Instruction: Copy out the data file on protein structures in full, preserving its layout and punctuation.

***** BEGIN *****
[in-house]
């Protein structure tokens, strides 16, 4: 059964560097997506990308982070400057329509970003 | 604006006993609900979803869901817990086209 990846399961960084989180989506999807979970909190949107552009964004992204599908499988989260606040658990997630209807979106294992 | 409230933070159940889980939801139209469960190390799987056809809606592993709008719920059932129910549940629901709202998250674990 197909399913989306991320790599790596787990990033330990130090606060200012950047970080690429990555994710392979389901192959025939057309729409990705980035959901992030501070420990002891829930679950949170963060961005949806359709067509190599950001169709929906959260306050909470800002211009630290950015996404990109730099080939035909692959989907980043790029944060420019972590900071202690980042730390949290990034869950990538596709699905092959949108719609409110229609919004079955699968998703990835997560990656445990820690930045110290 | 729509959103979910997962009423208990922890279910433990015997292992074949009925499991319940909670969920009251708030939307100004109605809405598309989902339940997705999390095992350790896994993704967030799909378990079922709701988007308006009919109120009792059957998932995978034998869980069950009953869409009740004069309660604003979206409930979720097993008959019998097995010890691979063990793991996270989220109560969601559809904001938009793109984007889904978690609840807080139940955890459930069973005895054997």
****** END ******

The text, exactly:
[in-house]
């Protein structure tokens, strides 16, 4: 059964560097997506990308982070400057329509970003 | 604006006993609900979803869901817990086209 990846399961960084989180989506999807979970909190949107552009964004992204599908499988989260606040658990997630209807979106294992 | 409230933070159940889980939801139209469960190390799987056809809606592993709008719920059932129910549940629901709202998250674990 197909399913989306991320790599790596787990990033330990130090606060200012950047970080690429990555994710392979389901192959025939057309729409990705980035959901992030501070420990002891829930679950949170963060961005949806359709067509190599950001169709929906959260306050909470800002211009630290950015996404990109730099080939035909692959989907980043790029944060420019972590900071202690980042730390949290990034869950990538596709699905092959949108719609409110229609919004079955699968998703990835997560990656445990820690930045110290 | 729509959103979910997962009423208990922890279910433990015997292992074949009925499991319940909670969920009251708030939307100004109605809405598309989902339940997705999390095992350790896994993704967030799909378990079922709701988007308006009919109120009792059957998932995978034998869980069950009953869409009740004069309660604003979206409930979720097993008959019998097995010890691979063990793991996270989220109560969601559809904001938009793109984007889904978690609840807080139940955890459930069973005895054997």